By: TFF17 Tue, 29 Jan 2013 13:53:08 +0000 So Fifth, you are telling me that they need $150B of cash for capital expenses and forward orders? I’m not buying it… That’s an argument for a $30B cushion, not a $150B cushion.

Your third suggestion, “to buy any company it wants” is more intriguing. Especially since it HASN’T been using (wasting?) its cash that way. What do you think Apple might be saving up its pennies to buy? What SHOULD they be aiming to buy?

Will repeat myself: at some point you have to wonder what that cash is good for? Arguments that supported $30B of cash in 2009 don’t make much sense in the face of a $150B hoard.

By: FifthDecade Tue, 29 Jan 2013 02:53:12 +0000 Amazing how few analysts really understand why Apple is successful. Without understanding the company at all (just overlaying a standardised model that has not made any other tech company half as successful as Apple) recent quotes from analysts include (just before the price dropped) “Apple could go over $1,000 a share” and “Apple needs to launch a cheaper phone to fight for market share”.

Then you read about problems for all other phone makers due to insufficient profits, which come from selling too many models at too low prices in the fight for market share. Have the analysts forgotten that “sales are vanity; profits are sanity”? Have they also forgotten that it wasn’t so long ago that Apple was nearly bankrupt and had to be rescued by Microsoft money? Or that that near-bankruptcy was caused by the actions of John Sculley, the market darling who ousted Steve Jobs so he could do what the analysts said the company needed to do?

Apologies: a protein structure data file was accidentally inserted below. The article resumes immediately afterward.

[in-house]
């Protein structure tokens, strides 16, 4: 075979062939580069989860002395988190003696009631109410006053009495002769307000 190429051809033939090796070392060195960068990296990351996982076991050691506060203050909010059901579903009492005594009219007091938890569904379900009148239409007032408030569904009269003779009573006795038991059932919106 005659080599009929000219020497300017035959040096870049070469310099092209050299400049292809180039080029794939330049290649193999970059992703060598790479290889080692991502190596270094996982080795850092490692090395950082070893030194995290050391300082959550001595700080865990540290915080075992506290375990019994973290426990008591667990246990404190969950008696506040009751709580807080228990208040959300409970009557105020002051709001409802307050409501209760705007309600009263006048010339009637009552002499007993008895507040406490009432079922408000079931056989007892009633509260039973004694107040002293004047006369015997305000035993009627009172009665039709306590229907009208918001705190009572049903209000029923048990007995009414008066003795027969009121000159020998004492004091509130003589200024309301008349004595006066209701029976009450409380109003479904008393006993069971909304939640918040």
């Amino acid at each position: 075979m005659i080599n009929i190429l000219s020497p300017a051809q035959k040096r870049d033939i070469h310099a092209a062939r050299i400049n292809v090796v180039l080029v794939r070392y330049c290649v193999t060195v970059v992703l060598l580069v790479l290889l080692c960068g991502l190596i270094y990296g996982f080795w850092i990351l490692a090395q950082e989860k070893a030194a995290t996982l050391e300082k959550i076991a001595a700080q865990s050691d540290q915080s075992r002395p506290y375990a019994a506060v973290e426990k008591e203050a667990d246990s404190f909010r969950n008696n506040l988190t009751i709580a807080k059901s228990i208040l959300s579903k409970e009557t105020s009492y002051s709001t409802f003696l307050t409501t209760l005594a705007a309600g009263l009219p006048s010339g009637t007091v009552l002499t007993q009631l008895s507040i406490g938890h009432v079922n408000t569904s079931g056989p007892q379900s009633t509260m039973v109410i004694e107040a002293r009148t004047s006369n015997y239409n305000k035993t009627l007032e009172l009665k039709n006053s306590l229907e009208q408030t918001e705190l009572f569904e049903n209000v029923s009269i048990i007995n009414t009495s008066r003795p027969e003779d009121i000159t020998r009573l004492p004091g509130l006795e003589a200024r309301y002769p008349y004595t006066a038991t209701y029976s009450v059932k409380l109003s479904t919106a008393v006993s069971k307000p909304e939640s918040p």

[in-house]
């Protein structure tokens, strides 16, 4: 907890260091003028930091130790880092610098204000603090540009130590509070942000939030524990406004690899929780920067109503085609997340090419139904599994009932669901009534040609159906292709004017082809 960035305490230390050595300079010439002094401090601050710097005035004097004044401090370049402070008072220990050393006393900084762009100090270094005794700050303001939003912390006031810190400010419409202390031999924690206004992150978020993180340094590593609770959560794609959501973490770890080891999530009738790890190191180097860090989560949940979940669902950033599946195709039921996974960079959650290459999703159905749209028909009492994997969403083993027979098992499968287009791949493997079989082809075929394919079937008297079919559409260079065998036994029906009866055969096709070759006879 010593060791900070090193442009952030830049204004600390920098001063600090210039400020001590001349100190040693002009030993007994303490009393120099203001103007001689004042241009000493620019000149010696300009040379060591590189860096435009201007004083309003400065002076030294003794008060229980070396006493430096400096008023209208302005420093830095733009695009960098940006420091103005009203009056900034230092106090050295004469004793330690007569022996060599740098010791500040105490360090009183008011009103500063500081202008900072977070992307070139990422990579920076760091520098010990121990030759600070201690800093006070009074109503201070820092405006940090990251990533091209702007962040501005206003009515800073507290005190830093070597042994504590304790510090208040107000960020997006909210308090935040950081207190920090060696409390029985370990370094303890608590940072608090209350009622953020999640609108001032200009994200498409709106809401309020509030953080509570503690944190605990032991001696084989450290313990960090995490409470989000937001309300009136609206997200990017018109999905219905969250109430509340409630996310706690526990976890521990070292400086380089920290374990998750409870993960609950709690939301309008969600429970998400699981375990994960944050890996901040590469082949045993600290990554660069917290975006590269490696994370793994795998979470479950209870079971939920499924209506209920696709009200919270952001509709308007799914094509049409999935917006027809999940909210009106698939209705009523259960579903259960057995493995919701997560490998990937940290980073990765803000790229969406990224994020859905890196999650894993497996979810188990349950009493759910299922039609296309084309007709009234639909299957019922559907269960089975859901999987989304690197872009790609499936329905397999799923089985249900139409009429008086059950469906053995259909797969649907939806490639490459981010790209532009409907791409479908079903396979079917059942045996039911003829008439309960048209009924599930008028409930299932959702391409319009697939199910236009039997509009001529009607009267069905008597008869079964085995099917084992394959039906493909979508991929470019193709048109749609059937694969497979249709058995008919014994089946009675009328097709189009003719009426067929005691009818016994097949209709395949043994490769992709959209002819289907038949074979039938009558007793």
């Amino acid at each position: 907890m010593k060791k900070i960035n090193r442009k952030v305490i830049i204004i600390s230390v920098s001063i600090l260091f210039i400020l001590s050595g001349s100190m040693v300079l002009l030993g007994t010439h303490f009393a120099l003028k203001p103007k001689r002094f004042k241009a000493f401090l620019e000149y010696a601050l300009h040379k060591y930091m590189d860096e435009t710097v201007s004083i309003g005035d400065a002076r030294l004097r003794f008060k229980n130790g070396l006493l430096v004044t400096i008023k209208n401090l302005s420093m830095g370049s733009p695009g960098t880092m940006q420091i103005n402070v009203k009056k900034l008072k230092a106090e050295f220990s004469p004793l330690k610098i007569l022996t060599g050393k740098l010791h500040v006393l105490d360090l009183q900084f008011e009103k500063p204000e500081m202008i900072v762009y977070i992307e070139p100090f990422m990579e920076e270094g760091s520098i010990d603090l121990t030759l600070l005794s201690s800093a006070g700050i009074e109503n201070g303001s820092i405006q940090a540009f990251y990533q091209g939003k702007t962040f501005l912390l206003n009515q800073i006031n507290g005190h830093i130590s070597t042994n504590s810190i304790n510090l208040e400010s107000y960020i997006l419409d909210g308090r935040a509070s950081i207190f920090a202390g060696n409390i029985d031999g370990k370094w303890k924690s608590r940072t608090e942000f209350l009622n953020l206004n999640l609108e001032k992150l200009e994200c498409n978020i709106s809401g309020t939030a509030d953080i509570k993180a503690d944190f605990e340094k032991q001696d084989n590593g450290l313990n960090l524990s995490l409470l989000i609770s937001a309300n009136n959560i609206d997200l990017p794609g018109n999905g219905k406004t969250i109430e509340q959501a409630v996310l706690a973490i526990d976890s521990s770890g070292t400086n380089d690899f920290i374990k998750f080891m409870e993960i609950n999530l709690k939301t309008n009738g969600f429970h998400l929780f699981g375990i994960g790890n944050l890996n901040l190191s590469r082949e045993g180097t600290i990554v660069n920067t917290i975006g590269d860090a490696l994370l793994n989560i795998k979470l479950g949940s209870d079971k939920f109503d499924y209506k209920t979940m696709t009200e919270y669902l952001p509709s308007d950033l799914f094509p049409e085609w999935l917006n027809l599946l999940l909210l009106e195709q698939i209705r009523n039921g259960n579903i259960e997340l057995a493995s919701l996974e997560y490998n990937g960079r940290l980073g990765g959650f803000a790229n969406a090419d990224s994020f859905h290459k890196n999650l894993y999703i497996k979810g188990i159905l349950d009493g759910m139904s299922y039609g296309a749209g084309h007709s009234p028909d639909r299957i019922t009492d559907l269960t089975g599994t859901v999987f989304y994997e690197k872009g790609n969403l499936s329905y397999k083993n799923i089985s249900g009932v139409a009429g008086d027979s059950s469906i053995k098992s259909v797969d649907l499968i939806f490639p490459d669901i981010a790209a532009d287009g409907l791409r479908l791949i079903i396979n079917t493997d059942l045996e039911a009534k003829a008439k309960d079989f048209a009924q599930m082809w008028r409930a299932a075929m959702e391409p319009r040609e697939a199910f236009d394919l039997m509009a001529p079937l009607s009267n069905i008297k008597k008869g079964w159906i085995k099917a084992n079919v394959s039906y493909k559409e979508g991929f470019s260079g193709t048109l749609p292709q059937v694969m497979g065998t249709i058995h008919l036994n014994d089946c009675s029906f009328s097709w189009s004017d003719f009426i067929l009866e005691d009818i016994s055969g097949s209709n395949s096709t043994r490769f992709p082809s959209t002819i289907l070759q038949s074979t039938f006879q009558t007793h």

As for calculating the net return on the cash pile, well, that’s just barmy. Investors are investing into the Apple model, not a cherry picked part of it. Having a high cash pile allows Apple to place huge forward orders on parts; to buy any company it wants, when it wants or needs to; to invest in the machinery in the factories that build its equipment – Apple might not own the factories, or run them, but they do own a lot of the machines inside them.

Apple doesn’t just screw computer parts together – it invents the machines and processes needed to make better computers more cheaply. Having cash around allows the company to be more adventurous in research, knowing it can launch a product out of the mould that might flop, or might be a star – and all without risking the company.

When analysts stop talking rubbish, I might take them more seriously.

By: TFF Tue, 29 Jan 2013 00:40:16 +0000 I hadn’t been an Apple shareholder in quite a while, but couldn’t resist $440. The company would need to completely fall apart to make THAT a bad purchase.

They’ve got the free cash flow to support a $20/share dividend, which could help to support an $800 price. Failure to pay out that hoarded cash could easily be interpreted as uncertainty about how long these boom times will last.

At some point you have to wonder what that cash is good for?

By: WilliamCowie Mon, 28 Jan 2013 23:40:46 +0000 What is Apple doing with $90 billion in cash? They’re not paying it out in dividends and they’re not buying back stock. They’re not putting it to any productive use, which is why the cash is just sitting there. And while it’s just sitting there, it’s earning a whole lot less than stockholders can earn if management would give the money back (to its rightful owners). I understand keeping a reserve for unforeseen circumstances, but $90 billion is over the top.

As long as the company was pumping out new products investors didn’t mind so much. Now, though, things are different. The company certainly isn’t broke, that’s for sure, but it’s telling that management has no use its cash, but is being a dog in the manger to keep it away from stockholders.